• Chapters of the story, episodes in TV parlance, should progress the overarching story in a serialized plot. Both episodic and serialized tv shows should have chapters with self-contained plots as well.
  • Visuals
    • Identify the visual focus for your series and make sure you nail it every time. If you’ve got especially bad special effects (i.e. Birdemic) then you’re going to kill your audience’s suspension of disbelief. The visual requirements will be unique to every show, but they’re always there to some degree.
    • Make sure there is enough lighting, even during night or otherwise dark scenes, to convey your visuals. Unless the confusion and terror of the darkness is part of what you’re conveying in that moment – do not overuse this.

Starting next week I’m going to try and break these things down even further to explain how to do it well and how to do it poorly using The Defenders and Stranger Things 2 as the primary examples. I might throw some other TV shows or movies in there while I am at it. Hopefully this will help you have a better understanding about what I meant a couple weeks ago and it will definitely give you a deeper look into my methodologies and thought processes for future criticisms. Obviously every TV show is different; they will have different things they are trying to accomplish, different focuses, and perhaps very different results that can be good in one place and bad in another.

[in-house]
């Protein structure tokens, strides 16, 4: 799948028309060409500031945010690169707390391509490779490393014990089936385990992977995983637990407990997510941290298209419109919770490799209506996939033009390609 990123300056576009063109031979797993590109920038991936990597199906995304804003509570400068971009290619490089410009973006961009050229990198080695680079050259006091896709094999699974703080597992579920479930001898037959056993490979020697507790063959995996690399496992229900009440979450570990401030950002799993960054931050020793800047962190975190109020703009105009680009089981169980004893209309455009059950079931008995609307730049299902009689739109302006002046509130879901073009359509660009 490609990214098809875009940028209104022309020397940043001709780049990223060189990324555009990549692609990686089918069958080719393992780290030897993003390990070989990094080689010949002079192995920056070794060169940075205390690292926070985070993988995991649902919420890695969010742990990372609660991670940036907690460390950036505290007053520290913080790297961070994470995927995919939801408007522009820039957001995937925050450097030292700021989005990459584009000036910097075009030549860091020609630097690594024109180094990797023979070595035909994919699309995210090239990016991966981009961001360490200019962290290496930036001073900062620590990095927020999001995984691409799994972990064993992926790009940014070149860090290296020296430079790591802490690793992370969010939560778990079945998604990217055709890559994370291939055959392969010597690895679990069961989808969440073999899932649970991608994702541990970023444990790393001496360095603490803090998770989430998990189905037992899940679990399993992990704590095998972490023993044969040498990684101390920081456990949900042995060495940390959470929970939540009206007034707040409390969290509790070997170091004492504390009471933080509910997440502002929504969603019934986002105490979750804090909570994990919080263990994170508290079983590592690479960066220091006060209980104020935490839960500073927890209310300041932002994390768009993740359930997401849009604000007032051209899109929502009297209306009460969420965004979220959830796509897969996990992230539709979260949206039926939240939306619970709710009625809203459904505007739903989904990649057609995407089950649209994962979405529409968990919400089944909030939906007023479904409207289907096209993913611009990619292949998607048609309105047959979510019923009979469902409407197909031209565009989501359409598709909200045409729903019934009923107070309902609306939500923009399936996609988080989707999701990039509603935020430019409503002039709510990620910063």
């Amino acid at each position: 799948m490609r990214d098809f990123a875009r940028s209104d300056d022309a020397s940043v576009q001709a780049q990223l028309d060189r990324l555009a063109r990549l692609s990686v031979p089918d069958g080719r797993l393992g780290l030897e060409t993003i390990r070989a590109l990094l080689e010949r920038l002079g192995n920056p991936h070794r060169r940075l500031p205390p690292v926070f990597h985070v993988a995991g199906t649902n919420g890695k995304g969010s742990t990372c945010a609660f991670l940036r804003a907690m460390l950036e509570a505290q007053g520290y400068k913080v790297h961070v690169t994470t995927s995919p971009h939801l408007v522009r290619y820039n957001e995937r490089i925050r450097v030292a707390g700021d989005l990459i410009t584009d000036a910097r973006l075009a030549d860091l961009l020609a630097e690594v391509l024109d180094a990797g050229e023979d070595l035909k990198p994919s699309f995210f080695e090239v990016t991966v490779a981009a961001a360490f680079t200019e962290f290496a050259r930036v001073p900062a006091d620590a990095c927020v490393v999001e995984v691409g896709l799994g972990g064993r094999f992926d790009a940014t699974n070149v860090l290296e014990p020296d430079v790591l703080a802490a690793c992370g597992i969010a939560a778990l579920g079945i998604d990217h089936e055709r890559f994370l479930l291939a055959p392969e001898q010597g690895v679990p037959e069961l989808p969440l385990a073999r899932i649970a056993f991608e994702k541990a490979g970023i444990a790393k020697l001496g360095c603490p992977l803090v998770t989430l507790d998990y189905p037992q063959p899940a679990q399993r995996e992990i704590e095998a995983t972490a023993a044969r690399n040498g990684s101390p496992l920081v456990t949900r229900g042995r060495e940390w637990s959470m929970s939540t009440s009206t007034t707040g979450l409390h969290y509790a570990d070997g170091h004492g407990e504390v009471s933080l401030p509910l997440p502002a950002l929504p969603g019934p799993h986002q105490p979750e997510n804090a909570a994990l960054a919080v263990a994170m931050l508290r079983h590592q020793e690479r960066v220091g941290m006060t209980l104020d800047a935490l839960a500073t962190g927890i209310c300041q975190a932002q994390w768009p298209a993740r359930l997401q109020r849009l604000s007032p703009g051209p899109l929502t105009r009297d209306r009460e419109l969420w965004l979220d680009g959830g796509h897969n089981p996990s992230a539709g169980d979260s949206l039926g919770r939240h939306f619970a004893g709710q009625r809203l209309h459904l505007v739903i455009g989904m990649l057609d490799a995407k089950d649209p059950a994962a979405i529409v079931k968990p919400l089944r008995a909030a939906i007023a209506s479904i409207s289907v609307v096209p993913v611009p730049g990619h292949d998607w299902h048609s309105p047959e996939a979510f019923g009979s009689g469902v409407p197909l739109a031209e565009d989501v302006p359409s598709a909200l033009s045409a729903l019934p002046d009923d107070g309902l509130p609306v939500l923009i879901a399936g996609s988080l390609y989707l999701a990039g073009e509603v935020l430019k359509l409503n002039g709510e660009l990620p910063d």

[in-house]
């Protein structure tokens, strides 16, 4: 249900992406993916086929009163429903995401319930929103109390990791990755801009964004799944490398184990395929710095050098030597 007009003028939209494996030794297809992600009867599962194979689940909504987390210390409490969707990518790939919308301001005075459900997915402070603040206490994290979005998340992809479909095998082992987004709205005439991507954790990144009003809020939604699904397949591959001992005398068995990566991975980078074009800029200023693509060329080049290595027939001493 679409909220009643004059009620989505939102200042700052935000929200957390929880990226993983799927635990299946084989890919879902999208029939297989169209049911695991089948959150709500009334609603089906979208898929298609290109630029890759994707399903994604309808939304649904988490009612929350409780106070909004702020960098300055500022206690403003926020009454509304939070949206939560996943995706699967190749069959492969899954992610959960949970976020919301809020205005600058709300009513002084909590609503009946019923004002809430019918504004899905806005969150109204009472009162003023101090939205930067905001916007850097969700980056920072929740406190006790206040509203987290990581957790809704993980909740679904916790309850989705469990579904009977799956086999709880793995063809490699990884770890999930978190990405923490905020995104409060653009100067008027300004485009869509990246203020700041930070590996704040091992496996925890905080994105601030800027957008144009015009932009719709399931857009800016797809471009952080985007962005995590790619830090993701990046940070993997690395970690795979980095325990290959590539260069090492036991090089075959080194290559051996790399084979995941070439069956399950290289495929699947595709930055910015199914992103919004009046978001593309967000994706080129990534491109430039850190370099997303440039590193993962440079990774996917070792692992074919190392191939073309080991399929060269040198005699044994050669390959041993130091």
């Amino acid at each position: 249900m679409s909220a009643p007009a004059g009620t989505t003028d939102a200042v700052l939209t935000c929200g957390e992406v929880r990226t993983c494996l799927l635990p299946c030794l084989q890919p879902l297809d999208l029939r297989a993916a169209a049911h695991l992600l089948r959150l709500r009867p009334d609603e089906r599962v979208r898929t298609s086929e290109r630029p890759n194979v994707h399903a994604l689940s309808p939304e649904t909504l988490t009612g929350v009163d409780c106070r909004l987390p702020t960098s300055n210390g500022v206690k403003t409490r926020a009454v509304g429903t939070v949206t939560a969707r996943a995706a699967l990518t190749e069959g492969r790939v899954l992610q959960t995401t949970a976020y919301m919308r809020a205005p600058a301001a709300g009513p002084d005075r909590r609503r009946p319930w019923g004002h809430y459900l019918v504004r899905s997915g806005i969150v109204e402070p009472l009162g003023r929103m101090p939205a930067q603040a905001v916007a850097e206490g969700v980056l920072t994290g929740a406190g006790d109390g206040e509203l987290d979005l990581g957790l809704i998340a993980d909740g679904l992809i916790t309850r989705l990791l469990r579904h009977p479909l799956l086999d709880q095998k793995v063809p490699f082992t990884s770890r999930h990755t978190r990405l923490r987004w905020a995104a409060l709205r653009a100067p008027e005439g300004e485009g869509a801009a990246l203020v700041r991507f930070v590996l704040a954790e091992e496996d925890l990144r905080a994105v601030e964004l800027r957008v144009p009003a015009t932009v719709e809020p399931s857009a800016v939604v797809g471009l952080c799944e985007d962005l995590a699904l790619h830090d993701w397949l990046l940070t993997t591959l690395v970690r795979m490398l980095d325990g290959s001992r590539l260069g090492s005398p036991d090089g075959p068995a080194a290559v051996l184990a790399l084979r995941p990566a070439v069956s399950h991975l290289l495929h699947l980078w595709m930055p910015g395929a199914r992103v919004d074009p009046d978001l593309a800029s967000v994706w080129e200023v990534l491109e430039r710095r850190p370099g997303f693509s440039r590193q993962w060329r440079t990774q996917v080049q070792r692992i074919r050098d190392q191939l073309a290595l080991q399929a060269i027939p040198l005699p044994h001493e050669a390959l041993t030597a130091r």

SPOILERS follow for The Defenders and Stranger Things.

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For example, The Defenders chose to focus on a visual element: the fights between the super heroes and the super villains. Most action movies will choose a similar focus with only enough story and character to string together a series of interesting fight scenes. The problem with the attempts to do this in The Defenders is that it was essentially an eight-hour long movie. If you want to focus on fight scenes as the primary draw of your story eight hours is a lot of time to fill with fight scenes. This ended up causing trouble in multiple other areas.